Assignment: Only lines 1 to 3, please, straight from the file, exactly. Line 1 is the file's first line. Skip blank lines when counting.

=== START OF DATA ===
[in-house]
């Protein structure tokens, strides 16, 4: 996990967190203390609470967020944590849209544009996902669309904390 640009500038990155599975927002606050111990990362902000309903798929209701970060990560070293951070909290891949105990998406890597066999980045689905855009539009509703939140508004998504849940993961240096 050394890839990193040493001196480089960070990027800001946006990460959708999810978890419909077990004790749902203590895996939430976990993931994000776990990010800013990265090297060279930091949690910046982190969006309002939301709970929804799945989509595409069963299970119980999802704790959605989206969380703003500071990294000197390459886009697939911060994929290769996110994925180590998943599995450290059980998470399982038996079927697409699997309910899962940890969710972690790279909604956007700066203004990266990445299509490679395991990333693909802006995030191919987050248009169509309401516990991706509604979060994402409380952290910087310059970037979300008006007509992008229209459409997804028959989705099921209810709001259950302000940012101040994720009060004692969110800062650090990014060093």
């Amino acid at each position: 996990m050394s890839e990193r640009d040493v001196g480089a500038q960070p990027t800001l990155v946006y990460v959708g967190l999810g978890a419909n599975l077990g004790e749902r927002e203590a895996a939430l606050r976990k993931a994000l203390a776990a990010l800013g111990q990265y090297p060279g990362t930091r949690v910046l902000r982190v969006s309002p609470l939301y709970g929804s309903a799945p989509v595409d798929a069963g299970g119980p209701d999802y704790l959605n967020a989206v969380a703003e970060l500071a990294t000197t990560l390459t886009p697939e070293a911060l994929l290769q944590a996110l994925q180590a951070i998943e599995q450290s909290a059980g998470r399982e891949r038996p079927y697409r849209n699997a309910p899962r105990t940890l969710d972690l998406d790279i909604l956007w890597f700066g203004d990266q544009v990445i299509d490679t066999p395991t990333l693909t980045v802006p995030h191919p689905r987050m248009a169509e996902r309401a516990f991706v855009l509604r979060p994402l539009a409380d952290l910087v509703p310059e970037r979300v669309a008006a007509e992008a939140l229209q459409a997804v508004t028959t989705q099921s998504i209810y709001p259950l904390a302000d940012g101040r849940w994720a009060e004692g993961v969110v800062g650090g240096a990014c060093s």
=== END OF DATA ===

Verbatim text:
[in-house]
């Protein structure tokens, strides 16, 4: 996990967190203390609470967020944590849209544009996902669309904390 640009500038990155599975927002606050111990990362902000309903798929209701970060990560070293951070909290891949105990998406890597066999980045689905855009539009509703939140508004998504849940993961240096 050394890839990193040493001196480089960070990027800001946006990460959708999810978890419909077990004790749902203590895996939430976990993931994000776990990010800013990265090297060279930091949690910046982190969006309002939301709970929804799945989509595409069963299970119980999802704790959605989206969380703003500071990294000197390459886009697939911060994929290769996110994925180590998943599995450290059980998470399982038996079927697409699997309910899962940890969710972690790279909604956007700066203004990266990445299509490679395991990333693909802006995030191919987050248009169509309401516990991706509604979060994402409380952290910087310059970037979300008006007509992008229209459409997804028959989705099921209810709001259950302000940012101040994720009060004692969110800062650090990014060093």
């Amino acid at each position: 996990m050394s890839e990193r640009d040493v001196g480089a500038q960070p990027t800001l990155v946006y990460v959708g967190l999810g978890a419909n599975l077990g004790e749902r927002e203590a895996a939430l606050r976990k993931a994000l203390a776990a990010l800013g111990q990265y090297p060279g990362t930091r949690v910046l902000r982190v969006s309002p609470l939301y709970g929804s309903a799945p989509v595409d798929a069963g299970g119980p209701d999802y704790l959605n967020a989206v969380a703003e970060l500071a990294t000197t990560l390459t886009p697939e070293a911060l994929l290769q944590a996110l994925q180590a951070i998943e599995q450290s909290a059980g998470r399982e891949r038996p079927y697409r849209n699997a309910p899962r105990t940890l969710d972690l998406d790279i909604l956007w890597f700066g203004d990266q544009v990445i299509d490679t066999p395991t990333l693909t980045v802006p995030h191919p689905r987050m248009a169509e996902r309401a516990f991706v855009l509604r979060p994402l539009a409380d952290l910087v509703p310059e970037r979300v669309a008006a007509e992008a939140l229209q459409a997804v508004t028959t989705q099921s998504i209810y709001p259950l904390a302000d940012g101040r849940w994720a009060e004692g993961v969110v800062g650090g240096a990014c060093s």